When the sun is shining, your solar system generates electricity, which means you will purchase less electricity from the local utility. Over the course of one year, your utility will track the amount of electricity your system has fed into the grid and use this credit to offset the costs of power purchased from the utility during peak usage or at night when your system does not generate electricity.
At the end of the year, the utility will "true up" how much electricity you used, and offset it to how much your system fed back to the utility grid. If you produced more than you consumed, your bill will be close to zero. If you used more electricity than you generated, you will only pay the difference.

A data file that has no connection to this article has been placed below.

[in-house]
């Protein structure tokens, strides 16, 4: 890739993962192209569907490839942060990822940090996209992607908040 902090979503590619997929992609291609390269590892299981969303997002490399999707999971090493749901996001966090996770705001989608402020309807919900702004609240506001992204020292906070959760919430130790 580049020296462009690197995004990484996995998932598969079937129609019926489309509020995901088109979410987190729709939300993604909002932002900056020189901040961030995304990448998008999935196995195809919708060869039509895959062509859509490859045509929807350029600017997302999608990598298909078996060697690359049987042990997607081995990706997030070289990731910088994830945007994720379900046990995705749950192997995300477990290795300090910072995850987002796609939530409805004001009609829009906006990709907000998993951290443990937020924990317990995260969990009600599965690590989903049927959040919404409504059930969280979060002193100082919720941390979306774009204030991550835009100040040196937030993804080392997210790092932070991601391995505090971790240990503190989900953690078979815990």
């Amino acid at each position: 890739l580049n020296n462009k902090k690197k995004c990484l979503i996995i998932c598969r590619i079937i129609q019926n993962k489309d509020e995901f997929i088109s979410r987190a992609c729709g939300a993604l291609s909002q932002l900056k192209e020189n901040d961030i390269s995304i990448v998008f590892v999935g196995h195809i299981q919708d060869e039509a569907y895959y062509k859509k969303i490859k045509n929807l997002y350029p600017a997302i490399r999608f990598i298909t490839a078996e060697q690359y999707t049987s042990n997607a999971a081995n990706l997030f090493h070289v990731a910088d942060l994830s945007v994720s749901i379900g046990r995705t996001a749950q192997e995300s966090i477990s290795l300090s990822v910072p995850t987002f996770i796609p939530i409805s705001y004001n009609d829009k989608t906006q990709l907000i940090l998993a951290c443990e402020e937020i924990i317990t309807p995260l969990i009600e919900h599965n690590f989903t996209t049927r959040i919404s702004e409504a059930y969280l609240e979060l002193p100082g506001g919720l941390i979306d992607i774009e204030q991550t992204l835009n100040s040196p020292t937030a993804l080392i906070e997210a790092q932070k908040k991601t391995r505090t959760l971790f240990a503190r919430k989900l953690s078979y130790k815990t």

As an example in the State of California, the California Solar Initiative currently contributes $2.50 /watt for solar electric systems less than 50 kilowatt (kW) and owners may apply for this incentive as an up-front cash rebate known as the Expected Performance Based Buydown (EPBB). Program Administrators calculate a customer's rebate using the expected performance of the owner's system based on equipment ratings and installation factors such as geographic location, tilt, orientation and shading. Customers receive their incentive payment in a lump sum after their system in fully installed and interconnected.